But he found himself moving closer to the source of the smoke, curious as to what it could be.
He ended up close to the center of the town, where a large crowd was gathering around as the guards dragged something towards the fire.
Luss sucked in a breath.
It was a nixie burning.
Despite being terrified, Luss couldn’t tear his eyes away from the scared face of the nixie that was being dragged to the pyre.
Mostly because they were very much still alive.
They won’t be for long, Luss bitterly thought.
Unless you help, an annoying voice in the back of his mind pointed out.
And get myself killed along with them?!
You know the guards better than that.
Luss took a deep breath.
Then he stupidly rushed forward, vanishing into thin air.
In reality, he was just shifting through the air, staying invisible to anyone that didn’t look hard enough. The guards were so focused on the fire and their swords that it was unlikely that they would notice.
The nixie was a young boy, although to the guards he probably looked in his late teens. Nixies had a longer adolescent phase than most species, which Luss liked to blame for the mischievous nature of most nixies.
Luss perched himself on the roof of the nearest building, waiting for his chance to swoop in and help the nixie.
The nixie suddenly stiffened, his gaze locking on the space that Luss was in. He squinted, trying to see if there were something there or not.
Luss knew he had one chance, or maybe two if he got lucky. But he didn’t want to rely on luck. That was a fool’s method.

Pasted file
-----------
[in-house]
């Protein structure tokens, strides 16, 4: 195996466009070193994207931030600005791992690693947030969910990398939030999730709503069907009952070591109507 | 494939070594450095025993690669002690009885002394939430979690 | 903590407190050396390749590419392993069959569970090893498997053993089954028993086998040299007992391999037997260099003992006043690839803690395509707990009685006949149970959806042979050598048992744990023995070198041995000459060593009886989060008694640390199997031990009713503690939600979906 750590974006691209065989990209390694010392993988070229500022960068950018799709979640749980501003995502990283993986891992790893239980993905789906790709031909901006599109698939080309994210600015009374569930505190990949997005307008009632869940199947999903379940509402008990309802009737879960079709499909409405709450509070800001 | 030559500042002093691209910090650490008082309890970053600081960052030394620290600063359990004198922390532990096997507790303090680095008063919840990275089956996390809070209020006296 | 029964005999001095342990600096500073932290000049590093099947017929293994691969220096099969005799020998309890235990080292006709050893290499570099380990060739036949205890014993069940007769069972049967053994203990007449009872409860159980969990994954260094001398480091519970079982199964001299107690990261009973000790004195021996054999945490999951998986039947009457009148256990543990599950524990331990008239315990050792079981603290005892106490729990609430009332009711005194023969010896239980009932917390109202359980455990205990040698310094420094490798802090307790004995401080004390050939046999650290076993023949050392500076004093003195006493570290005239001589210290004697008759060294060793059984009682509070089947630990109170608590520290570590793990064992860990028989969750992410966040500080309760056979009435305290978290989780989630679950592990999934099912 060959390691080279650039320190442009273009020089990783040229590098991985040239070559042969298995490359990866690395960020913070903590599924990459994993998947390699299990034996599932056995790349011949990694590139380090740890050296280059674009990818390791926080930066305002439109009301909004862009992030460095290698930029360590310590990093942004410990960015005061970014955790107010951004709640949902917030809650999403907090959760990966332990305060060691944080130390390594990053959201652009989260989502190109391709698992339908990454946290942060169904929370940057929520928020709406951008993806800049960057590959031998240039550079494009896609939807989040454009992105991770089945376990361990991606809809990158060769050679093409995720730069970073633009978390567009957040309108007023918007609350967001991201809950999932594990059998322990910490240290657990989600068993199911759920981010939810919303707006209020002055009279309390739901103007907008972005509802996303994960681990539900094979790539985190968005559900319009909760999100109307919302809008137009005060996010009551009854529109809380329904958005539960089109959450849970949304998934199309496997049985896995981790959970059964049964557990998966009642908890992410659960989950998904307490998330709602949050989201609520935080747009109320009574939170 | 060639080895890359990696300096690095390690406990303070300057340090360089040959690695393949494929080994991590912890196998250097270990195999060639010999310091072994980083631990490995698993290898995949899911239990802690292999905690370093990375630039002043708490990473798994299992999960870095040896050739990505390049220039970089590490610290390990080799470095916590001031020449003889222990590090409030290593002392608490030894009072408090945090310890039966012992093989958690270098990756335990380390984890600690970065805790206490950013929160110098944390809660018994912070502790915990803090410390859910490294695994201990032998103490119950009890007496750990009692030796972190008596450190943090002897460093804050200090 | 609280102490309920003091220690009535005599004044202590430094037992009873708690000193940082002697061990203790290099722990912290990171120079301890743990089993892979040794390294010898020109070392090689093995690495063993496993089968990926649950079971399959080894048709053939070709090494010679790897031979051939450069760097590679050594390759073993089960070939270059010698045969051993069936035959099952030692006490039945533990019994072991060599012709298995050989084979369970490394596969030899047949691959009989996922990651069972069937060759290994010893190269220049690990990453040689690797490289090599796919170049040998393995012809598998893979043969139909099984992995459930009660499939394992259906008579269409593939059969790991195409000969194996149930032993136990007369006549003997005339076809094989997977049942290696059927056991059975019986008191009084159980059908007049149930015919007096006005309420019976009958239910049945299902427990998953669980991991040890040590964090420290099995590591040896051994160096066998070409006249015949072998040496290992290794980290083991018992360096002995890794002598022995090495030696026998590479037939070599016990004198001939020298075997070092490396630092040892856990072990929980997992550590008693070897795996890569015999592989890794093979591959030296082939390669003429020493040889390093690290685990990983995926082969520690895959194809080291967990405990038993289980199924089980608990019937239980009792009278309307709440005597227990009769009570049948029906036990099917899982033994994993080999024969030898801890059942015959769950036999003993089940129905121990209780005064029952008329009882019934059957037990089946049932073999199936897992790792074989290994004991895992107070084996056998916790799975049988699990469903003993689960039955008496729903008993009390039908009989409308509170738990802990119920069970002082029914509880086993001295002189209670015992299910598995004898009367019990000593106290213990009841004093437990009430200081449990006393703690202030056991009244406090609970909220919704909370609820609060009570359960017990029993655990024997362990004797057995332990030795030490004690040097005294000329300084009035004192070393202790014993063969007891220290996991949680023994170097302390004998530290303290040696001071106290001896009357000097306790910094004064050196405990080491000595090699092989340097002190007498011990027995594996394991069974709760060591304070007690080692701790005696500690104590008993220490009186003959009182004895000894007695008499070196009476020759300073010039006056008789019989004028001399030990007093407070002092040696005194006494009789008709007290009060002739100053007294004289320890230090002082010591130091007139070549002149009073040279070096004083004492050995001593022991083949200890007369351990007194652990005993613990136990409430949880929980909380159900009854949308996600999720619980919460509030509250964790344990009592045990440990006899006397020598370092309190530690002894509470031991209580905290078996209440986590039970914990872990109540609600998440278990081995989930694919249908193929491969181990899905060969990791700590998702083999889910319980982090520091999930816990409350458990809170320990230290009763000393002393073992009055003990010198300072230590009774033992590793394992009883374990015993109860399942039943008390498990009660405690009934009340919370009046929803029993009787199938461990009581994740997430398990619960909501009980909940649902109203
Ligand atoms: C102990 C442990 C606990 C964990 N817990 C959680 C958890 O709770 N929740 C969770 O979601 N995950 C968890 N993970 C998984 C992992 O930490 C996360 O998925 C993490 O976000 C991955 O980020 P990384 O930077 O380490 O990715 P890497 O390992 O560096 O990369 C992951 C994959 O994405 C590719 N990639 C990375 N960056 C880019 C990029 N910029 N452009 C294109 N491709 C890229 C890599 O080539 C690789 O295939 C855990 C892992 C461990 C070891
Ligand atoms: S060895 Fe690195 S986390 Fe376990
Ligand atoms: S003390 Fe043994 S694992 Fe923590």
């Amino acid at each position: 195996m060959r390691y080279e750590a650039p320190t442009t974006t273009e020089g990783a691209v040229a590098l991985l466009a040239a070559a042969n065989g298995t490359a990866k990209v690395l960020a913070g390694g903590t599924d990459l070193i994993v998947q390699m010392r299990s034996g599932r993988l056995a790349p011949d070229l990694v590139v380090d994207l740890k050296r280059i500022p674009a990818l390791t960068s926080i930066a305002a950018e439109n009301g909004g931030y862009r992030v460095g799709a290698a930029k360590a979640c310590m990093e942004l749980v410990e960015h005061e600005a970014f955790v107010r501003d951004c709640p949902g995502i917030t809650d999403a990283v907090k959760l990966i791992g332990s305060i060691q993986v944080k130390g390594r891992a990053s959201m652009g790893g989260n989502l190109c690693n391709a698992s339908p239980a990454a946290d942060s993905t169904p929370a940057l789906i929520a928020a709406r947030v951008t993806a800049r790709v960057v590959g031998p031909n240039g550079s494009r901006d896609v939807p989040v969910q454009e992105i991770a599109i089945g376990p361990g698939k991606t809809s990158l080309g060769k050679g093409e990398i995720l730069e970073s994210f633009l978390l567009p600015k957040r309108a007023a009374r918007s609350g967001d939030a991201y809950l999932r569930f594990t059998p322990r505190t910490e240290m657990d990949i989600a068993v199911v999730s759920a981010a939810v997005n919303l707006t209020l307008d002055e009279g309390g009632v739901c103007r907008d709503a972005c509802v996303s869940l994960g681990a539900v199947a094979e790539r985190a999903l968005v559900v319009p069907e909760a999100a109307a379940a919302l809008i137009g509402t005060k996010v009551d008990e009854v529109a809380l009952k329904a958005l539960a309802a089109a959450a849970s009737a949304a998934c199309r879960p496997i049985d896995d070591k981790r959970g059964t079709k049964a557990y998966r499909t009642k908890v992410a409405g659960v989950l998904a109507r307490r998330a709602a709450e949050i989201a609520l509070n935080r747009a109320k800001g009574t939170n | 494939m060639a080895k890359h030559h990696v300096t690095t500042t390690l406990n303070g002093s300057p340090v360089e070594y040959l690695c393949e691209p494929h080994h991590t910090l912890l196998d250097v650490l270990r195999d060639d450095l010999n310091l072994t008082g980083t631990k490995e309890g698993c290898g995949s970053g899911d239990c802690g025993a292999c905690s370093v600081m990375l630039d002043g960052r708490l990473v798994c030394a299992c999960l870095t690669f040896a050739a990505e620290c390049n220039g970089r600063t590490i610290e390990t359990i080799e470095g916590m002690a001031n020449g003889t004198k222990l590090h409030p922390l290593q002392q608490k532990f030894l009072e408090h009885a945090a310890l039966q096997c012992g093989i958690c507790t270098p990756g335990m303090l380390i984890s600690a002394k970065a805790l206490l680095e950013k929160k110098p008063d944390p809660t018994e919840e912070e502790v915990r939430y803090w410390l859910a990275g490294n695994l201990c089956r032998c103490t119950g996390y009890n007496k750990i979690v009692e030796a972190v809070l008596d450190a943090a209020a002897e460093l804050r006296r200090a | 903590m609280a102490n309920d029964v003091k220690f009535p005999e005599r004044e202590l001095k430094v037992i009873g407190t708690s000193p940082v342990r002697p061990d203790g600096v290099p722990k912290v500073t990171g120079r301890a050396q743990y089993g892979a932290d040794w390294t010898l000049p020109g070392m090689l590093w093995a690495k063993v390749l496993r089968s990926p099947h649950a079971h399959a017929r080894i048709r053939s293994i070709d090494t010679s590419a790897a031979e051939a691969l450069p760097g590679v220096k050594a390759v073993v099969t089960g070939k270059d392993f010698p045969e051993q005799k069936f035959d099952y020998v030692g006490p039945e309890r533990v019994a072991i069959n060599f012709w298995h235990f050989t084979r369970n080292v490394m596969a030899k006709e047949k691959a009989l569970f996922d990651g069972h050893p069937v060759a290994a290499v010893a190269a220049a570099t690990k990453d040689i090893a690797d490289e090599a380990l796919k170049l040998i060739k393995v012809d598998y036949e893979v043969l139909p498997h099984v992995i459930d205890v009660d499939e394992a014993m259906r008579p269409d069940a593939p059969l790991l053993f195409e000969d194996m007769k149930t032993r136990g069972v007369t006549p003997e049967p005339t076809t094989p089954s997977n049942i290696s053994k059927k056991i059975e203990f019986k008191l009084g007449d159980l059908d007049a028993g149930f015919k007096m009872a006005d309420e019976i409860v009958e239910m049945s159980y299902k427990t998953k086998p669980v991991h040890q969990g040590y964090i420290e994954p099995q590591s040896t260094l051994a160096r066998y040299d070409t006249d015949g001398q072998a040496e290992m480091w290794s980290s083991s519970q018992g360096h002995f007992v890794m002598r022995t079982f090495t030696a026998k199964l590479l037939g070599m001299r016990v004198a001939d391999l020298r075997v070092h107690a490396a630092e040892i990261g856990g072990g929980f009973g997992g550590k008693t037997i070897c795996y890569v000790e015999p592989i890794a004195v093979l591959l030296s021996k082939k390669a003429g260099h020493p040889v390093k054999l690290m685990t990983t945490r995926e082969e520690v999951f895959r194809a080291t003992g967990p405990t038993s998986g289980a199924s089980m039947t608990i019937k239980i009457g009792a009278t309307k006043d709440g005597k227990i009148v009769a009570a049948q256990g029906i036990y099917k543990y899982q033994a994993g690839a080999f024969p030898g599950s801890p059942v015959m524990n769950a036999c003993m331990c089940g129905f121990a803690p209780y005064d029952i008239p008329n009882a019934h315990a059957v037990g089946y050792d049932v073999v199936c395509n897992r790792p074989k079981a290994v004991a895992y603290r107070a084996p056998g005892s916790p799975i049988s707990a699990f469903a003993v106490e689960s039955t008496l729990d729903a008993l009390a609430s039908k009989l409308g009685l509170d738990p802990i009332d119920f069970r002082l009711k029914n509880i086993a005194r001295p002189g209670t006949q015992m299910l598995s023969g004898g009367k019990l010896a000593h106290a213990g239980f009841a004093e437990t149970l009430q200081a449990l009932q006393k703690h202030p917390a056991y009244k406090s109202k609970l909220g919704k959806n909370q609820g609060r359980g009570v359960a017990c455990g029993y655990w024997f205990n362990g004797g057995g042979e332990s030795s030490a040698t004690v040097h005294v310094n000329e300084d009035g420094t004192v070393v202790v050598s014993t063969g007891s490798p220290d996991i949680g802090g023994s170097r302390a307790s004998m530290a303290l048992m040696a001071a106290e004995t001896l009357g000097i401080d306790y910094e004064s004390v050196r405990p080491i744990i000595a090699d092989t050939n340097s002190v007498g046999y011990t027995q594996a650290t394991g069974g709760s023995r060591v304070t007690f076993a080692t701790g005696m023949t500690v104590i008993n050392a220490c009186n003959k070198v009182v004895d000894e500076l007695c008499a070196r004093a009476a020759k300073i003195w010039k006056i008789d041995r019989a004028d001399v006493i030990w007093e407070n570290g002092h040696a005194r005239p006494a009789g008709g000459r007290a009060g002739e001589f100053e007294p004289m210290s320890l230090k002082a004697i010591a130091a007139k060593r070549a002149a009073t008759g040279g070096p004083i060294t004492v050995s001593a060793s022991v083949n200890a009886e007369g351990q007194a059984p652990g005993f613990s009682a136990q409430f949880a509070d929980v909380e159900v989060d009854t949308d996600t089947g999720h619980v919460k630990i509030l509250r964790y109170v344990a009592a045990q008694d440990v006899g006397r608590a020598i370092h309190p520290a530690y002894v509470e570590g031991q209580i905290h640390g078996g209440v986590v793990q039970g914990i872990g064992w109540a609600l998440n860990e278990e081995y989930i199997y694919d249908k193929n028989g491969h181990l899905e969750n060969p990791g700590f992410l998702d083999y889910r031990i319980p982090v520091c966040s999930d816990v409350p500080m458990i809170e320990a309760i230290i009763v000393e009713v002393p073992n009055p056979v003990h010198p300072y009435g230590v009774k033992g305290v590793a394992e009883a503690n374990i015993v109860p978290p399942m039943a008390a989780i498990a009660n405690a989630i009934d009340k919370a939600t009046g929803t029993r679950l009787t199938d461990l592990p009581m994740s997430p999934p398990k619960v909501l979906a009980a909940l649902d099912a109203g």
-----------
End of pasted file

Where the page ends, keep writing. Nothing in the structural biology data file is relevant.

The guard in the front reached for his sword, unsheathing the shiny blade while being careful to keep it out of the flames. The iron wouldn’t have the same effect if it spent too long in the heat.
Luss took the opportunity to act.
And suddenly, there was a manticore looming over the pyre. It spread its massive wings and let out a roar that was akin to a chorus of trumpets.
Several of the guards fled immediately, while others stood their ground, shouting to protect the town. A few of the guards yelled something about the monster being an illusion created by the nixie.
Manticores were one of the most dangerous creatures in existence, seeing as nobody knew a whole lot about them. Anyone that got close enough for the chance to study one wouldn’t live to tell the tale.
They were enormous beasts, resembling lions to an extent but with scaly wings and an indescribable monster head. They had spiraling horns and stinging tails, as well as somewhere around three rows of sharp teeth, although no one had been able to get close enough for an accurate count.
Luss had great interest in deadly monsters, so he had spent much of his time studying their anatomy and behavior.
His favorite fact was that in all Merrowish languages, manticores were called aima’hcistha’q, which literally meant “man-eater.”